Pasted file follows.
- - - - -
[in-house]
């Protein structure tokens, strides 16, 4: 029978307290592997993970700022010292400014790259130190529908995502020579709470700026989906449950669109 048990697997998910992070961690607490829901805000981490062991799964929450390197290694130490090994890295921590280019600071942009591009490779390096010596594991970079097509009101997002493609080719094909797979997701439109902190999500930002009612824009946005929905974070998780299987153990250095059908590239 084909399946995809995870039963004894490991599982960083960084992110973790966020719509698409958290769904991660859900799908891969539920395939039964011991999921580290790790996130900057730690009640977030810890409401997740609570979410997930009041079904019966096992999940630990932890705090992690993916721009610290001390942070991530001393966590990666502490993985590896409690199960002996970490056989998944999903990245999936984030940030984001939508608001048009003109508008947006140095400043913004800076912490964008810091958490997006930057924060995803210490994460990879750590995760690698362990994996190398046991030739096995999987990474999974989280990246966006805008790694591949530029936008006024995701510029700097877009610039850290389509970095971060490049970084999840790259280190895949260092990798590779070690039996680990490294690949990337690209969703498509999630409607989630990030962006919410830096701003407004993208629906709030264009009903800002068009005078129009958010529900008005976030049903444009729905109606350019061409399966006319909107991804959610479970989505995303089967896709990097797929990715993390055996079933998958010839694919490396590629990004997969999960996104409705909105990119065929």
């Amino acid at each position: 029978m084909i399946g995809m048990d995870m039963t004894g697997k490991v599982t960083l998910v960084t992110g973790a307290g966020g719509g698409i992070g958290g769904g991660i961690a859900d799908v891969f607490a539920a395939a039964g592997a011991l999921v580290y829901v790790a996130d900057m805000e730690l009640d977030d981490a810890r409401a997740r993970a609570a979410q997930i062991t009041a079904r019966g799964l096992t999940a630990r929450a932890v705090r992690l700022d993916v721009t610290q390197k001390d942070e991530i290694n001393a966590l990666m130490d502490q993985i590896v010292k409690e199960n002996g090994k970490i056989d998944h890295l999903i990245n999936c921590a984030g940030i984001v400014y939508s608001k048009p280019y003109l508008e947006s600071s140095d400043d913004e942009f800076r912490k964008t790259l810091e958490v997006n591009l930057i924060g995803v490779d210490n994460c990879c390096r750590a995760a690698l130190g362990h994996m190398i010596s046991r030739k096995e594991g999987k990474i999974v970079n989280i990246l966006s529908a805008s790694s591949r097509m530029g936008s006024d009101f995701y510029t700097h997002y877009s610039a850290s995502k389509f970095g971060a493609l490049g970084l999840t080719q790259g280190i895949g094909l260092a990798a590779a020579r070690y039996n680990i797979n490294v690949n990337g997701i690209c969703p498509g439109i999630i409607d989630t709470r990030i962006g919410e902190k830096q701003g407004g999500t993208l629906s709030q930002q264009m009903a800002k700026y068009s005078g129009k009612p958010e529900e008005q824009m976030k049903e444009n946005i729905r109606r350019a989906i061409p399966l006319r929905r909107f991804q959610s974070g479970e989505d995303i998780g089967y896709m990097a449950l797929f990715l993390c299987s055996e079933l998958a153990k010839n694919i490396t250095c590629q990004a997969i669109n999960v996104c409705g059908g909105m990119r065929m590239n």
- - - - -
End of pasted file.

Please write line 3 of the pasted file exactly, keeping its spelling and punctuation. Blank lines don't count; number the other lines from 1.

């Amino acid at each position: 029978m084909i399946g995809m048990d995870m039963t004894g697997k490991v599982t960083l998910v960084t992110g973790a307290g966020g719509g698409i992070g958290g769904g991660i961690a859900d799908v891969f607490a539920a395939a039964g592997a011991l999921v580290y829901v790790a996130d900057m805000e730690l009640d977030d981490a810890r409401a997740r993970a609570a979410q997930i062991t009041a079904r019966g799964l096992t999940a630990r929450a932890v705090r992690l700022d993916v721009t610290q390197k001390d942070e991530i290694n001393a966590l990666m130490d502490q993985i590896v010292k409690e199960n002996g090994k970490i056989d998944h890295l999903i990245n999936c921590a984030g940030i984001v400014y939508s608001k048009p280019y003109l508008e947006s600071s140095d400043d913004e942009f800076r912490k964008t790259l810091e958490v997006n591009l930057i924060g995803v490779d210490n994460c990879c390096r750590a995760a690698l130190g362990h994996m190398i010596s046991r030739k096995e594991g999987k990474i999974v970079n989280i990246l966006s529908a805008s790694s591949r097509m530029g936008s006024d009101f995701y510029t700097h997002y877009s610039a850290s995502k389509f970095g971060a493609l490049g970084l999840t080719q790259g280190i895949g094909l260092a990798a590779a020579r070690y039996n680990i797979n490294v690949n990337g997701i690209c969703p498509g439109i999630i409607d989630t709470r990030i962006g919410e902190k830096q701003g407004g999500t993208l629906s709030q930002q264009m009903a800002k700026y068009s005078g129009k009612p958010e529900e008005q824009m976030k049903e444009n946005i729905r109606r350019a989906i061409p399966l006319r929905r909107f991804q959610s974070g479970e989505d995303i998780g089967y896709m990097a449950l797929f990715l993390c299987s055996e079933l998958a153990k010839n694919i490396t250095c590629q990004a997969i669109n999960v996104c409705g059908g909105m990119r065929m590239n």